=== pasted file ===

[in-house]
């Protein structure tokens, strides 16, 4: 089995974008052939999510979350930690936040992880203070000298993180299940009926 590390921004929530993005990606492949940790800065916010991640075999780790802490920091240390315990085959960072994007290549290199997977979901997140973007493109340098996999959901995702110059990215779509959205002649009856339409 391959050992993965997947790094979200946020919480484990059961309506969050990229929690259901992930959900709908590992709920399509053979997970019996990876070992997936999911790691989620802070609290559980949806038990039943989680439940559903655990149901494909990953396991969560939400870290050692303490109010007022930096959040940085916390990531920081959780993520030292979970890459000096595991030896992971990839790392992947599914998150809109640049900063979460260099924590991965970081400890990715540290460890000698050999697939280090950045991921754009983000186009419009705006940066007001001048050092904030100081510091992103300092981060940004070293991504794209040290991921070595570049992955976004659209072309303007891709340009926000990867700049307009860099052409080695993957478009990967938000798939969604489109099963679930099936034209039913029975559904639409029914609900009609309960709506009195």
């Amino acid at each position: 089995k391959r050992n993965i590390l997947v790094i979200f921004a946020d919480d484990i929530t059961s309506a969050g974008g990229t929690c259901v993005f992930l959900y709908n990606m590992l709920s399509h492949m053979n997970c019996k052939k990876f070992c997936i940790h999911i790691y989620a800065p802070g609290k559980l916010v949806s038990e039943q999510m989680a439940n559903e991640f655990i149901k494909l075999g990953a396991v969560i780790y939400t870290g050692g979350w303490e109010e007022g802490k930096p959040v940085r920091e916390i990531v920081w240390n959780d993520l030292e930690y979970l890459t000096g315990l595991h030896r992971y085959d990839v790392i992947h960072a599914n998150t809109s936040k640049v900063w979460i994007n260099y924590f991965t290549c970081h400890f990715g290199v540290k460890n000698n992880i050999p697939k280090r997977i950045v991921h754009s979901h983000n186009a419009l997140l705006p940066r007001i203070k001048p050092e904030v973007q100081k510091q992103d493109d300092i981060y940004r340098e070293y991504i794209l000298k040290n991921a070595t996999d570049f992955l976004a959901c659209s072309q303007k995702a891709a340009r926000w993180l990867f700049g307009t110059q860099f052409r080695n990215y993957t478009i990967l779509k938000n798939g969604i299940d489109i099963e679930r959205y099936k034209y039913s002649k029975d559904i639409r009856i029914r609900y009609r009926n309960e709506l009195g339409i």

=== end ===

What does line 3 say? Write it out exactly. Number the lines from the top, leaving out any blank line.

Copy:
């Amino acid at each position: 089995k391959r050992n993965i590390l997947v790094i979200f921004a946020d919480d484990i929530t059961s309506a969050g974008g990229t929690c259901v993005f992930l959900y709908n990606m590992l709920s399509h492949m053979n997970c019996k052939k990876f070992c997936i940790h999911i790691y989620a800065p802070g609290k559980l916010v949806s038990e039943q999510m989680a439940n559903e991640f655990i149901k494909l075999g990953a396991v969560i780790y939400t870290g050692g979350w303490e109010e007022g802490k930096p959040v940085r920091e916390i990531v920081w240390n959780d993520l030292e930690y979970l890459t000096g315990l595991h030896r992971y085959d990839v790392i992947h960072a599914n998150t809109s936040k640049v900063w979460i994007n260099y924590f991965t290549c970081h400890f990715g290199v540290k460890n000698n992880i050999p697939k280090r997977i950045v991921h754009s979901h983000n186009a419009l997140l705006p940066r007001i203070k001048p050092e904030v973007q100081k510091q992103d493109d300092i981060y940004r340098e070293y991504i794209l000298k040290n991921a070595t996999d570049f992955l976004a959901c659209s072309q303007k995702a891709a340009r926000w993180l990867f700049g307009t110059q860099f052409r080695n990215y993957t478009i990967l779509k938000n798939g969604i299940d489109i099963e679930r959205y099936k034209y039913s002649k029975d559904i639409r009856i029914r609900y009609r009926n309960e709506l009195g339409i």